(b) Von Papen knew that he could count on the support of the real masters of Germany, the ruling Junker clique and heavy industry. He served them well and had no doubts about his reward. Also, he had been on an equal footing with Schleicher in the overthrow of Bruening, and the general accepted a place in his cabinet as Minister of the Reichswehr. The Reichswehr would therefore be behind him too. Possessing, in addition, Hindenburg's friendship and counting on Hitler's integrity, von Papen imagined that he would remain at the head of the government for many years.

(c) Von Papen, believing his regime to be a lasting one, let it be understood that he had plans reaching far into the future. To consolidate his position positively he projected a reform of the Weimar Constitution, a reform which would have procured him quasi-dictatorial powers and would have put an end to the parliamentary system, condemned to death by the Prusso-Teutonics. Then, in the field of foreign policy, von Papen recommended ideas in the direction of a "European Federation" under German control, and spoke of a rebirth of the Holy Roman Empire. He had not, of course, taken any of his ideas from Hitler but rather from purely Prusso-Teutonic sources. Nevertheless one may say that if he had been able to maintain himself in power he would have tried to carry out, internally as well as abroad, schemes almost identical to those which Hitler was to produce later.

The result would have been practically the same and probably Prussian Gennany under von Papen's control would have taken a direction about identical with the one she took under Hitler. True, von Papen would have carried out some of his plans at a different tempo, not possessing Hitler's brutally determined spirit. But what he lacked in brutality he compensated for in subtlety and his regime would doubtless have deceived foreign countries much longer. Hitler's one merit is that of having brought the danger into the foreground, into the public eye. The characteristic brutality of his expression and action has resulted in making the world aware of the threat for which actually the Prusso-Teutonic forces are responsible-more aware than if a more commonplace individual, von Papen, for example, had pursued the same course.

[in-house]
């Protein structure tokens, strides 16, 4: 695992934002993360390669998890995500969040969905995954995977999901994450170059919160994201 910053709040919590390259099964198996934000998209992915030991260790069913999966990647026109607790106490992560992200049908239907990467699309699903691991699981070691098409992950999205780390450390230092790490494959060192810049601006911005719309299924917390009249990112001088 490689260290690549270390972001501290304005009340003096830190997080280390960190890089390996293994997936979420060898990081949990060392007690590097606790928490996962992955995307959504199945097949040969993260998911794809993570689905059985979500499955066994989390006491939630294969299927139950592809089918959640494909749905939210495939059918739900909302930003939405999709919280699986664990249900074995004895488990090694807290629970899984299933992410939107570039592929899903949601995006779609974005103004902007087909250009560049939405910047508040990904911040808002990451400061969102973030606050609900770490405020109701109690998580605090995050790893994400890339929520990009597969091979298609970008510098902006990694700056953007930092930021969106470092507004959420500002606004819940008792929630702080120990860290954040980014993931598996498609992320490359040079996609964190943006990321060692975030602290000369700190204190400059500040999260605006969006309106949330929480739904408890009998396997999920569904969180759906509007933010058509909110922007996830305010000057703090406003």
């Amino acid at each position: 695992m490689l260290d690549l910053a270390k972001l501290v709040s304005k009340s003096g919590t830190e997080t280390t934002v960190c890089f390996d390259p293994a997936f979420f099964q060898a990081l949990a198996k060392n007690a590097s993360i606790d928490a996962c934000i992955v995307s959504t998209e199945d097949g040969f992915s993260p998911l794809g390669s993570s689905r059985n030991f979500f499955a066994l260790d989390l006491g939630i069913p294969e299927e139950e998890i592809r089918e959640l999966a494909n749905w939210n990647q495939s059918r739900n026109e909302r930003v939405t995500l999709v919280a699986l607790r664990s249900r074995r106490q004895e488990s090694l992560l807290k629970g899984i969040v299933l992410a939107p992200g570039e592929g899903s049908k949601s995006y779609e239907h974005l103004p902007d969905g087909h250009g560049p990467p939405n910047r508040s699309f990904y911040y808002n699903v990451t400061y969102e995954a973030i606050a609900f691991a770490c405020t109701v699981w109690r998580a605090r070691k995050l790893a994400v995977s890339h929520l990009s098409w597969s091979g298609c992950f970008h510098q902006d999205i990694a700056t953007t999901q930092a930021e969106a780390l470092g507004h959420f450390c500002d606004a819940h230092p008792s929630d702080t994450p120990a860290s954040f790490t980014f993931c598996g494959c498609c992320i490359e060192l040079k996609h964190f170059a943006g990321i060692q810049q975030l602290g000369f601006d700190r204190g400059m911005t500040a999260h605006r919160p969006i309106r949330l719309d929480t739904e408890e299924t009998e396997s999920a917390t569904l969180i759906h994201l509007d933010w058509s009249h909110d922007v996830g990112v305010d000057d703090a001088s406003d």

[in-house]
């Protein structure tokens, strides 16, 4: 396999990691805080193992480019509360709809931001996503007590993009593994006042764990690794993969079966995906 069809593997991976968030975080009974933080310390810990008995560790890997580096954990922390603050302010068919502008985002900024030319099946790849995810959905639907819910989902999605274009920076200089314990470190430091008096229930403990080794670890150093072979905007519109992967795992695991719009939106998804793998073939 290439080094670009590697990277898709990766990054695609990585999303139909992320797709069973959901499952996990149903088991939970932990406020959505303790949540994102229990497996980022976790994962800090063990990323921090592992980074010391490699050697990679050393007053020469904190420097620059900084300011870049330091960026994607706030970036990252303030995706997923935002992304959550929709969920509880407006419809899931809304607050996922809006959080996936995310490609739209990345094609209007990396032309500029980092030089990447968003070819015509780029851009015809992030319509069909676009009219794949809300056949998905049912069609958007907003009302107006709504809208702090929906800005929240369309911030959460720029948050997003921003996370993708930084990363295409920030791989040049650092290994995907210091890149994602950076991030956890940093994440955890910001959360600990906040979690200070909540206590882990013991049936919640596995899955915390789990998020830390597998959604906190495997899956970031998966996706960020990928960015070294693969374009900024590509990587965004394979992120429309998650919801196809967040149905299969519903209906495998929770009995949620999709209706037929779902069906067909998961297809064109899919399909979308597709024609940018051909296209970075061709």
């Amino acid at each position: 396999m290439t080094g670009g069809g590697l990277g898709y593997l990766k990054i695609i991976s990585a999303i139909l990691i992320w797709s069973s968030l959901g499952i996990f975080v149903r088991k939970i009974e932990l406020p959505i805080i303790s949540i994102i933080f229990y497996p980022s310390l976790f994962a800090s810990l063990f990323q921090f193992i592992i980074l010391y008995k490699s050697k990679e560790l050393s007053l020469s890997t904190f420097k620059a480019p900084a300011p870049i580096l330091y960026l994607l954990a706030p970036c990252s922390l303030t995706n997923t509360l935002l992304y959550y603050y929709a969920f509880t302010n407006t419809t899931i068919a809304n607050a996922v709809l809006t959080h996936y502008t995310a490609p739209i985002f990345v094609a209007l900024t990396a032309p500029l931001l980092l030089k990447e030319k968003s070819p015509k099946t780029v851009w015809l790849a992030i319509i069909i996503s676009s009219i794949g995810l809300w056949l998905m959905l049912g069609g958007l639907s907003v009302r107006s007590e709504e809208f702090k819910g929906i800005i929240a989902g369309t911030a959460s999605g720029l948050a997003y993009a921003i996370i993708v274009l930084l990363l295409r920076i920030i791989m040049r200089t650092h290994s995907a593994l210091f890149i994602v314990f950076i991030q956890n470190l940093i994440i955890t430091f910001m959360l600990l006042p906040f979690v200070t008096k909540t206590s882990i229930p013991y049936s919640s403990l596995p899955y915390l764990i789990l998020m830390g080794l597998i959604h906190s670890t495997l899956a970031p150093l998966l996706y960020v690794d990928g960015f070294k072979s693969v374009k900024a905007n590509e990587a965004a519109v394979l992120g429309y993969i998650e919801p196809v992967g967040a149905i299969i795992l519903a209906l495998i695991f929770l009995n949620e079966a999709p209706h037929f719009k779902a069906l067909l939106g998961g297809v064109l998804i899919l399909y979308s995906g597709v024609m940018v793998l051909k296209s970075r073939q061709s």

The reason why von Papen was not the one finally to put these plans into practice for the Prusso-Teutonics was that Hitler did not intend him to be. Hitler was incontestably the stronger of the two. He was not going to allow von Papen to get the credit for the performance, nor to content himself with the role of "bogeyman." He might consider this role but only if he could play it as a star. He had realized that von Papen expected to maintain himself in power as compensation for his faithful service to the Prusso-Teutonics. He therefore decided that he would not let him have that privilege: that he himself would occupy that post and serve the same interests with even greater devotion, allowing von Papen at most a position in the background.

Blackmail and Intrigue

The following sequence of events developed from the interplay of the motives discussed above: